A longtime running hero of mine doesn’t run. She walks. At a fast clip. She’s a middle-aged Hasidic woman, and I see her on mornings when my jog takes me onto Kent Avenue, a popular running route in my neighborhood. Usually I’m northbound in the bike lane with the stroller and she’s southbound on the opposite sidewalk, puffing along in traditional garb that shows little skin and involves absolutely no Lycra or neon colors, covered up even on hottest days. We always wave and smile.
She’s not fast like Jenny Simpson, who just notched her record sixth Fifth Avenue Mile victory (in 4:16). She isn’t an amazing endurance athlete such as 42-year-old Darcy Piceau, who just set a Fastest Known Time for the 222-mile John Muir Trail in California (3 days, 7 hours, and change). The reason she is a hero to me is that she gets out there against the odds, defying whatever obstacles are in her path. I suspect most in her family, neighbors, and community are not especially supportive of her making the time for daily exercise. That may be putting it mildly.
To find out more about what she might be up against I asked a friend who grew up in a conservative Hasidic home. She says there are no official rules and regulations about exercising within the community, but in the house where she was raised, women weren’t allowed to do any sort of exercise. Females in less conservative Hasidic families are allowed to do the occasional brisk walk, or women’s-only classes in gym. The main concern with any sort of exercise regimen is not to attract attention from men. So women have to wear their full garb no matter the weather (long dresses, closed neck long sleeve shirts, stockings, and hair covering).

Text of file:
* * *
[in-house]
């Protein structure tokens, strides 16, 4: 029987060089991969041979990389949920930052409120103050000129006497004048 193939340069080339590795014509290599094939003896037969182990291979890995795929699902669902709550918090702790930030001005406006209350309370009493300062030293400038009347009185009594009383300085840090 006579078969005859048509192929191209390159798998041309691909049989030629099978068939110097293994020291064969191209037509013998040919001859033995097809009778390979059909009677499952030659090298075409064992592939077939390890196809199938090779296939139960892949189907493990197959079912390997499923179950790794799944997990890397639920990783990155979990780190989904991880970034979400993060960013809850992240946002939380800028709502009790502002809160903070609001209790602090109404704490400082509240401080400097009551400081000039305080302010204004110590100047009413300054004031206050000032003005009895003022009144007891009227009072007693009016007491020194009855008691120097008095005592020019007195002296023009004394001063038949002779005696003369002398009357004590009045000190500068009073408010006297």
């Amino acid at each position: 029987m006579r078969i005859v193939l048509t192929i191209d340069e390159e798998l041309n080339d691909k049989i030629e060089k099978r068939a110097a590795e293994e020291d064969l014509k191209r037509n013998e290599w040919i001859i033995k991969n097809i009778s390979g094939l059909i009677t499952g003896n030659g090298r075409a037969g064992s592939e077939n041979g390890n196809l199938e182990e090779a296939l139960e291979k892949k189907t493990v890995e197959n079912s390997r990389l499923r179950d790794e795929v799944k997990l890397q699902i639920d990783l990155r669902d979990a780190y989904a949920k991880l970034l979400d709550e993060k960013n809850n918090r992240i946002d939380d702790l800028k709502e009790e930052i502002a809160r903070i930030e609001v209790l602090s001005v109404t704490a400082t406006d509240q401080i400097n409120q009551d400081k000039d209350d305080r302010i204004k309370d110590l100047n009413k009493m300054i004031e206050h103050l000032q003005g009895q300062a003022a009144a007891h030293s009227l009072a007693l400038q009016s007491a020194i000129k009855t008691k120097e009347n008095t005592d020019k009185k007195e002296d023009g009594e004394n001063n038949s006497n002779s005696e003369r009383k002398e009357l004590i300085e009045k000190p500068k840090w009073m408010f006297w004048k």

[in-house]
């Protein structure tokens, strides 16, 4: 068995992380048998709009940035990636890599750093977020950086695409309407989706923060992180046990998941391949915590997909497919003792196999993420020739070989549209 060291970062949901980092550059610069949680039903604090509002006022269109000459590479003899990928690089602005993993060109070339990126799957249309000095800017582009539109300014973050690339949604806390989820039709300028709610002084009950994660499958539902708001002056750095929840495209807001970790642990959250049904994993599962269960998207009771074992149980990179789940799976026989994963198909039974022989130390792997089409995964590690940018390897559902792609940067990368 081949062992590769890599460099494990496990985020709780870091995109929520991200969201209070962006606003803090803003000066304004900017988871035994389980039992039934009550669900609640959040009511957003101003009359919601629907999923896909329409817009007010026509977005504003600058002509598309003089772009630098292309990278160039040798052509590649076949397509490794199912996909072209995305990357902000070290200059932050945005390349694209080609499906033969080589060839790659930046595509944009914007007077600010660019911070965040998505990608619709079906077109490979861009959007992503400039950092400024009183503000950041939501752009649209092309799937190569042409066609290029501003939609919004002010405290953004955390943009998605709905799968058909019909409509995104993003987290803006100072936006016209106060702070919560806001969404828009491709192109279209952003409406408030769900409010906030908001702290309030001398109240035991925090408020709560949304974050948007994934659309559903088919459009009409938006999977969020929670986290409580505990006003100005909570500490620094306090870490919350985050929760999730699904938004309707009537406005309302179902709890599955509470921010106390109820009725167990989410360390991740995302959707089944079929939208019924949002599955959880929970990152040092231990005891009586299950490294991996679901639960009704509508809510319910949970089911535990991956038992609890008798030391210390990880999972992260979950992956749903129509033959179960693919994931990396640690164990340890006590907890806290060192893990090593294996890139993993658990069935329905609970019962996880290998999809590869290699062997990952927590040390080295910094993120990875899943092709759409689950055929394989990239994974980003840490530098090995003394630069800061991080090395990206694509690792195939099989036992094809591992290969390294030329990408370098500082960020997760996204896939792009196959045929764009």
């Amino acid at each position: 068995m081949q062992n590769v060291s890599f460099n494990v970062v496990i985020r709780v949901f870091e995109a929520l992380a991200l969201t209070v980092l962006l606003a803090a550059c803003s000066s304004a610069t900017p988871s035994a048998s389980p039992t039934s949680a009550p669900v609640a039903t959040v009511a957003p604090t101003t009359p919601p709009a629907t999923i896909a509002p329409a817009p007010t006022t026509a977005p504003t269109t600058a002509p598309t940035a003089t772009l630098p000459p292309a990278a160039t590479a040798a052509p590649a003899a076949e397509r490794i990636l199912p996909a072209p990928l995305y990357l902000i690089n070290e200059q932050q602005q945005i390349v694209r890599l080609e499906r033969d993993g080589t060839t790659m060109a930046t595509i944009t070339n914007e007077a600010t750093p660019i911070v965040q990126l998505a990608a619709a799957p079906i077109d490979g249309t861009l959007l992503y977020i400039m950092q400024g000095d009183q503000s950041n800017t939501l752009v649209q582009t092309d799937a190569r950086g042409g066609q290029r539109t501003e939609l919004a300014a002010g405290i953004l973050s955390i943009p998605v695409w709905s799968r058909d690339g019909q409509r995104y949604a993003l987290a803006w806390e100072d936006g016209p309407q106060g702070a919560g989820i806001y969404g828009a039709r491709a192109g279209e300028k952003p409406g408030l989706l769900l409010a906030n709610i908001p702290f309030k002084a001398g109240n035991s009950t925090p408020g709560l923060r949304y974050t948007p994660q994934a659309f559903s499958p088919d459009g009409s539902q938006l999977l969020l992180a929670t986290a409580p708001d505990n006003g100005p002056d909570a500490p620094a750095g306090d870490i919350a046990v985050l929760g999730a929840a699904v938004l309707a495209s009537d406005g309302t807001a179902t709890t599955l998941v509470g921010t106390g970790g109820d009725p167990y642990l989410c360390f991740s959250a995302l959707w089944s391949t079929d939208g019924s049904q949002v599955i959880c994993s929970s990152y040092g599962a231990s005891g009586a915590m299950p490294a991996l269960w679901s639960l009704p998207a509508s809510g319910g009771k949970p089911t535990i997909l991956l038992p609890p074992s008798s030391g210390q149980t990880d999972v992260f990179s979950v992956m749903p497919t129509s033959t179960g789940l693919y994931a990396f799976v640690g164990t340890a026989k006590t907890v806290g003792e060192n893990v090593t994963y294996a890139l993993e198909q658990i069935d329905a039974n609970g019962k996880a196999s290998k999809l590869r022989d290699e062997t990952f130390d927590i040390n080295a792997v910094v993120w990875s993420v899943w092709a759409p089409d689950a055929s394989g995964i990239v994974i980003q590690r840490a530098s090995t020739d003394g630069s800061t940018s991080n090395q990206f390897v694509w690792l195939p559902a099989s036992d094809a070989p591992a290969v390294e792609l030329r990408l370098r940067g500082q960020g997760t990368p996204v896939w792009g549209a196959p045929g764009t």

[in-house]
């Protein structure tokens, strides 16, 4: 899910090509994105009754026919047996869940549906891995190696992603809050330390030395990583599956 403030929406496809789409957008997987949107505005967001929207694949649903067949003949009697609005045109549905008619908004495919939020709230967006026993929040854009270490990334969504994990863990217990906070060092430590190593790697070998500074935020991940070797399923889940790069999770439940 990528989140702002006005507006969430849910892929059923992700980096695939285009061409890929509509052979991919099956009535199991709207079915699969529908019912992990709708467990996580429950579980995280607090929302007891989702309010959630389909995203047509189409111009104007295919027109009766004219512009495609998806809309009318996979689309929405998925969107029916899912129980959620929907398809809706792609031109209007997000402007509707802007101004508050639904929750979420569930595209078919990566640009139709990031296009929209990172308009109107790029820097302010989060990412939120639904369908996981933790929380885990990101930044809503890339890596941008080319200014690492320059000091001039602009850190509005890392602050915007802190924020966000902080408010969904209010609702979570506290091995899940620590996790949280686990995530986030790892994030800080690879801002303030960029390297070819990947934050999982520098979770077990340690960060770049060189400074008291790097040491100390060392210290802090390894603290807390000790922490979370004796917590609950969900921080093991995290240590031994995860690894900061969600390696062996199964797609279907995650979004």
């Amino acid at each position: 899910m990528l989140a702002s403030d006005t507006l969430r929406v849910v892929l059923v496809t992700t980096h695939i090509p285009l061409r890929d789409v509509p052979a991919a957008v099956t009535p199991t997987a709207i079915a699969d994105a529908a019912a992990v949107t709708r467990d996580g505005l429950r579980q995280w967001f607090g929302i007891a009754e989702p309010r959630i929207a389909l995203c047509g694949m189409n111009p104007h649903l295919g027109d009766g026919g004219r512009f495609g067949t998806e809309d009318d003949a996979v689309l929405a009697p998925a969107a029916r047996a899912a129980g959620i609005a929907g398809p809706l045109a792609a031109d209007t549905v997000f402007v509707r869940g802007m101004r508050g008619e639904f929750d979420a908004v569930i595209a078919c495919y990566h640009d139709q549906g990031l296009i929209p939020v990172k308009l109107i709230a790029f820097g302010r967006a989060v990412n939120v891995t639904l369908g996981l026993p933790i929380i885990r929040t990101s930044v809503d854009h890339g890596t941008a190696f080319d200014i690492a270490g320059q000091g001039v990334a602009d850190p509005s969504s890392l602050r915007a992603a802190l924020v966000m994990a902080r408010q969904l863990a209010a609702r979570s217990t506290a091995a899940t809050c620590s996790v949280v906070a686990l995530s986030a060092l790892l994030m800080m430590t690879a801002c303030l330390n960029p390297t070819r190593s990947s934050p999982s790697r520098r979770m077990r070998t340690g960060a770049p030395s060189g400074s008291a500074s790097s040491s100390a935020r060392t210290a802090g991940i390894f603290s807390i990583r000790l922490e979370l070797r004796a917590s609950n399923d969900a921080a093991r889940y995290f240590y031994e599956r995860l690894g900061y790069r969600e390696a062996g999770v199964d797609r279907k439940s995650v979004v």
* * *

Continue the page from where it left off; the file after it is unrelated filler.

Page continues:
The other issue for her is that Hasidic women are brought up not to care about body image. Isn’t that why most people work out, beside health reasons? So with an Hasidic women who does workout, some in her community may feel she’s flying a red flag that she might be going against her beliefs.
I say more power to her. And I also say thanks for the dose of inspiration she gives me without knowing it. More than once I’ve hesitated about going out and then thought, Well, if she’s doing it, I’ve sure as hell got no excuse.